Based on the positive evaluation in implementing the Seila program, taking into account efficient cooperation between all relevant ministries and agencies, the Royal Government adopted the second phase of Seila program for 2001-2005 in January 2001. The second phase of Seila is intended to implement the decentralized and deconcentrated reforms, laws and policies that are currently under formulation by the national government with the view to improving these policies and the efforts to alleviate poverty. The total budget for Seila, 2001-2005, is US$95 million. 75% is for investment at the province and commune level and 25% relates to capacity building for local government in management of deconcentrated and decentralized systems. However, the pledges by our external development partners still fall short of the plan. For this reason, we have made strenuous efforts to mobilize more resources in order to promote democracy, development and poverty reduction at the grassroots level and in the four corners of Cambodia.
To implement decentralization program following the commune elections held on 3 February 2002 and the subsequent establishment of 1,621 Commune Councils across the Kingdom of Cambodia, a commune budget will be created to allow communes to fully operationalize. Moreover, a National Committee to Support the Commune (NCSC) was established to implement the Law on Commune Administration, to formulate and to implement the decentralization policies. NCSC is chaired by the Minister of Interior, assisted by the Minister of Economy and Finance and the Minister for the Council of Ministers as Deputy Chair, with the Minister of Rural Development, the Minister of Land Management, Urbanization and Construction, the Ministry of Women Affairs and Veterans as members.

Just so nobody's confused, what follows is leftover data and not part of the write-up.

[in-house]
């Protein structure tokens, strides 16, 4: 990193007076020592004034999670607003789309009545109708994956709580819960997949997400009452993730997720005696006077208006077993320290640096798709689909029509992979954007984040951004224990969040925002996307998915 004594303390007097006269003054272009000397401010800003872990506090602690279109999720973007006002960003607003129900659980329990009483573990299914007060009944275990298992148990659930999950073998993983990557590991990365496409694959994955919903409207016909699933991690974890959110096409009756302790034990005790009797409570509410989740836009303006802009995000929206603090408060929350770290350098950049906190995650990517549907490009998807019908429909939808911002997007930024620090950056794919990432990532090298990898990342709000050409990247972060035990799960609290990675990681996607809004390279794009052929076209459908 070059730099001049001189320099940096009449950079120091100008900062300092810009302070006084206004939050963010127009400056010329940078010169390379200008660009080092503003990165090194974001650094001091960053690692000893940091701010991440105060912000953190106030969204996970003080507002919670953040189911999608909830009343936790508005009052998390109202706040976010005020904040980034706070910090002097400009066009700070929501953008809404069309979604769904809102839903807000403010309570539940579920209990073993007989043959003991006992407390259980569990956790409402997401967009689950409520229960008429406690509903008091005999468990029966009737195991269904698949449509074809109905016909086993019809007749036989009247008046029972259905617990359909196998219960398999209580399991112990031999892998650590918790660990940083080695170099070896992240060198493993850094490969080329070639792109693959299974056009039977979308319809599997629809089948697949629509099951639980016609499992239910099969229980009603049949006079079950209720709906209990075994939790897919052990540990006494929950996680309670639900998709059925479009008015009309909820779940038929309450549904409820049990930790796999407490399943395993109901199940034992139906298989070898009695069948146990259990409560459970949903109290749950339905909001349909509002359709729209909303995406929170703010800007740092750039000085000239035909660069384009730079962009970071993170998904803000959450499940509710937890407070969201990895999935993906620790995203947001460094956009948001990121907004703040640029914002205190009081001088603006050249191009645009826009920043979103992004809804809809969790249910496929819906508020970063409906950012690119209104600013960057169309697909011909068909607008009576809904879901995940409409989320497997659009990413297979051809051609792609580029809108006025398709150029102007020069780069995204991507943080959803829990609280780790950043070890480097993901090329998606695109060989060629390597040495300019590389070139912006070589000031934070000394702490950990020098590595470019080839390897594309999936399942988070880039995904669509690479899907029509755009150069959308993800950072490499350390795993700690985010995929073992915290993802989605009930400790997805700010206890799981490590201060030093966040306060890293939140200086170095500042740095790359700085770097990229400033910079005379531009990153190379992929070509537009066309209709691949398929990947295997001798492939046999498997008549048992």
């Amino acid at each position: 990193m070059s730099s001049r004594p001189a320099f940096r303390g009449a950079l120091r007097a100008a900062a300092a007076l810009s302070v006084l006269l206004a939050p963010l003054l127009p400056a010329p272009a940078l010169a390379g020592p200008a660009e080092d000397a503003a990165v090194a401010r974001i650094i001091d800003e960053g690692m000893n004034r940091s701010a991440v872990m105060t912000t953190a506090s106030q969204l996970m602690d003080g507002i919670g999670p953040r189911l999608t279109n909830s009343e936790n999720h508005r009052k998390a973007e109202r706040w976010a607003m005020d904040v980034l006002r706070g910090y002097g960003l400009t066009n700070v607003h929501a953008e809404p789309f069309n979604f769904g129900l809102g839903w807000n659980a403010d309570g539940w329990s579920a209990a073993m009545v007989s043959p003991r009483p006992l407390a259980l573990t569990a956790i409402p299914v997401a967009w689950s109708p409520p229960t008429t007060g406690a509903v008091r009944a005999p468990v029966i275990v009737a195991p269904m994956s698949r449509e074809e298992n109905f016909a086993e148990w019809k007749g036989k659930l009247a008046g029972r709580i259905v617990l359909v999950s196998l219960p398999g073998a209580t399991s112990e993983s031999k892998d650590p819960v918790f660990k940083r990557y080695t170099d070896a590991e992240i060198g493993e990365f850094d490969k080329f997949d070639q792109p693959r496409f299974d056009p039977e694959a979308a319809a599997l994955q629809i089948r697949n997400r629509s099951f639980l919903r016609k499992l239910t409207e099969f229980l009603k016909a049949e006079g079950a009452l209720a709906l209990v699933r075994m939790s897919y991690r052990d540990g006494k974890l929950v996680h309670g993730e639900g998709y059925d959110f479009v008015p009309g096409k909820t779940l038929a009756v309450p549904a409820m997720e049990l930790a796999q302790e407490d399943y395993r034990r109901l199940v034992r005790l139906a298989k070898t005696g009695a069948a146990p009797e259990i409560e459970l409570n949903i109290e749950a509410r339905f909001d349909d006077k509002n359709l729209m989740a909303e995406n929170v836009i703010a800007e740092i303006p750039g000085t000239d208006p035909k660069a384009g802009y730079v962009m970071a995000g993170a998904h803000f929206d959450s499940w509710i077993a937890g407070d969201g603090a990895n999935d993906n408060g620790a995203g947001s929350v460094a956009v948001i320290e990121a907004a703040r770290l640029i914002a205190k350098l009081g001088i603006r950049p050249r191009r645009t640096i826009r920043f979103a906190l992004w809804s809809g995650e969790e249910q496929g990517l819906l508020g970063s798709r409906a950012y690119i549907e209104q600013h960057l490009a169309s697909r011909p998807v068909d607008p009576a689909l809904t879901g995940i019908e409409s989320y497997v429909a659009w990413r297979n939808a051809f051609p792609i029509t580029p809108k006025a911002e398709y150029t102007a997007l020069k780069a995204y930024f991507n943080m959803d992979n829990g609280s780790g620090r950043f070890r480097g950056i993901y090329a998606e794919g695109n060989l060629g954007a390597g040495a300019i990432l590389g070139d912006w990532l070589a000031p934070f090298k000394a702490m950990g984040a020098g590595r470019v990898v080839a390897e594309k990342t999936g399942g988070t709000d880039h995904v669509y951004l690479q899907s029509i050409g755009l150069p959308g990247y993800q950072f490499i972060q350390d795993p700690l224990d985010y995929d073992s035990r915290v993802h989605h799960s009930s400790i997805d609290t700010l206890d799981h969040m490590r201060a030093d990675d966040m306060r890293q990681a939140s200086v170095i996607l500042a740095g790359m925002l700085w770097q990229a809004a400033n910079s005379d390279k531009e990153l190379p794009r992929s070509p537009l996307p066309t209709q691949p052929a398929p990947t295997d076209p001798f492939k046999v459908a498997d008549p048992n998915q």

At the same time, the RGC has set up a Commune Fund (CF), consisting of block grants from the government, tax and non-tax revenues to be to be assigned to the communes by the Parliament and donor’s assistance. The Commune Fund will be used to finance the following:
a. General administration of commune’s affairs;
b. General development of the commune’s social and economic infrastructure; and
c. Delivery of local public services.
A Commune Fund Board (CFB) was established from among representatives of the Ministry of Economy and Finance, the Ministry of Interior, the Ministry of Rural Development, the Ministry of Planning, the Seila Secretariat and the local communities. The establishment and the early stage of operation of the CF should offer an opportunity to create incentives for the newly established Commune Councils and Administrations to increase their capacity and adopt accountable, transparent, effective and efficient local governance practices. This will require the provincial governments to strengthen their own capacity to provide support and oversight of the communes. This capacity is crucial for the development of local institutions.